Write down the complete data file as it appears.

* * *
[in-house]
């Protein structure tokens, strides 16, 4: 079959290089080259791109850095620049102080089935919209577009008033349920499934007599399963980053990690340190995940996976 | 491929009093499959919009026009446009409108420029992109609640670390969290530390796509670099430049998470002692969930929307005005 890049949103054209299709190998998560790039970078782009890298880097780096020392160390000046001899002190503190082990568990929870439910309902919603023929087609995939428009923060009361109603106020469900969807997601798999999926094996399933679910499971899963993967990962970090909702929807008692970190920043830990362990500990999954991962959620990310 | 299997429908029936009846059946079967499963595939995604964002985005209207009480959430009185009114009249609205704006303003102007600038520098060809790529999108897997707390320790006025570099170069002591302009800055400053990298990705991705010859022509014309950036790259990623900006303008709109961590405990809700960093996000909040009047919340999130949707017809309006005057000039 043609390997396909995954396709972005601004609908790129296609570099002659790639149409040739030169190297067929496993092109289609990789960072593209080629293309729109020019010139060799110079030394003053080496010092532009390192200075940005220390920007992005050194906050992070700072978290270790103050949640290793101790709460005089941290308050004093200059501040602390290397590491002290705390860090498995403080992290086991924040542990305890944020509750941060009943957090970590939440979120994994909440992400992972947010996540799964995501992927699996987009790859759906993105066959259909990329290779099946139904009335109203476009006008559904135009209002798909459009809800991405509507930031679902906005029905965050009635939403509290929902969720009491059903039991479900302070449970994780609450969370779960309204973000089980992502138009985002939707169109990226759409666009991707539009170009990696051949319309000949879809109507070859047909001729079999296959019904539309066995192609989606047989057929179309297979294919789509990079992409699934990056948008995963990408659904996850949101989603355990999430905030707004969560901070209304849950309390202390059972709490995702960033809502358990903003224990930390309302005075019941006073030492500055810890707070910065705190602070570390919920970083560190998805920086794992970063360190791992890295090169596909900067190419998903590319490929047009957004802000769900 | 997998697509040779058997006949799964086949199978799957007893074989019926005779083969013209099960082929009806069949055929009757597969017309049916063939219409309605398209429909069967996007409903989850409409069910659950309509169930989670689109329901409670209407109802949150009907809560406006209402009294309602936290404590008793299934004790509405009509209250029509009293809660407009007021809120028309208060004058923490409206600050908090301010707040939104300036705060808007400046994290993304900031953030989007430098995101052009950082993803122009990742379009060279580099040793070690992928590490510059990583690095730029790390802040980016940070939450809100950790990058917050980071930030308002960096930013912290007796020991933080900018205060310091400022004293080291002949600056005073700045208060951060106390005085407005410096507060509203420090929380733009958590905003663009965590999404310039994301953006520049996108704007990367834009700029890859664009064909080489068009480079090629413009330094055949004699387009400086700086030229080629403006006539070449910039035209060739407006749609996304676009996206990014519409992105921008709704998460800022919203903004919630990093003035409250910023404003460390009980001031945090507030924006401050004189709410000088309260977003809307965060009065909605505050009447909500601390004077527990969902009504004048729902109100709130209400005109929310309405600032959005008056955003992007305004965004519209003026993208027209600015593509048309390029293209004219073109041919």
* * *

[in-house]
């Protein structure tokens, strides 16, 4: 079959290089080259791109850095620049102080089935919209577009008033349920499934007599399963980053990690340190995940996976 | 491929009093499959919009026009446009409108420029992109609640670390969290530390796509670099430049998470002692969930929307005005 890049949103054209299709190998998560790039970078782009890298880097780096020392160390000046001899002190503190082990568990929870439910309902919603023929087609995939428009923060009361109603106020469900969807997601798999999926094996399933679910499971899963993967990962970090909702929807008692970190920043830990362990500990999954991962959620990310 | 299997429908029936009846059946079967499963595939995604964002985005209207009480959430009185009114009249609205704006303003102007600038520098060809790529999108897997707390320790006025570099170069002591302009800055400053990298990705991705010859022509014309950036790259990623900006303008709109961590405990809700960093996000909040009047919340999130949707017809309006005057000039 043609390997396909995954396709972005601004609908790129296609570099002659790639149409040739030169190297067929496993092109289609990789960072593209080629293309729109020019010139060799110079030394003053080496010092532009390192200075940005220390920007992005050194906050992070700072978290270790103050949640290793101790709460005089941290308050004093200059501040602390290397590491002290705390860090498995403080992290086991924040542990305890944020509750941060009943957090970590939440979120994994909440992400992972947010996540799964995501992927699996987009790859759906993105066959259909990329290779099946139904009335109203476009006008559904135009209002798909459009809800991405509507930031679902906005029905965050009635939403509290929902969720009491059903039991479900302070449970994780609450969370779960309204973000089980992502138009985002939707169109990226759409666009991707539009170009990696051949319309000949879809109507070859047909001729079999296959019904539309066995192609989606047989057929179309297979294919789509990079992409699934990056948008995963990408659904996850949101989603355990999430905030707004969560901070209304849950309390202390059972709490995702960033809502358990903003224990930390309302005075019941006073030492500055810890707070910065705190602070570390919920970083560190998805920086794992970063360190791992890295090169596909900067190419998903590319490929047009957004802000769900 | 997998697509040779058997006949799964086949199978799957007893074989019926005779083969013209099960082929009806069949055929009757597969017309049916063939219409309605398209429909069967996007409903989850409409069910659950309509169930989670689109329901409670209407109802949150009907809560406006209402009294309602936290404590008793299934004790509405009509209250029509009293809660407009007021809120028309208060004058923490409206600050908090301010707040939104300036705060808007400046994290993304900031953030989007430098995101052009950082993803122009990742379009060279580099040793070690992928590490510059990583690095730029790390802040980016940070939450809100950790990058917050980071930030308002960096930013912290007796020991933080900018205060310091400022004293080291002949600056005073700045208060951060106390005085407005410096507060509203420090929380733009958590905003663009965590999404310039994301953006520049996108704007990367834009700029890859664009064909080489068009480079090629413009330094055949004699387009400086700086030229080629403006006539070449910039035209060739407006749609996304676009996206990014519409992105921008709704998460800022919203903004919630990093003035409250910023404003460390009980001031945090507030924006401050004189709410000088309260977003809307965060009065909605505050009447909500601390004077527990969902009504004048729902109100709130209400005109929310309405600032959005008056955003992007305004965004519209003026993208027209600015593509048309390029293209004219073109041919």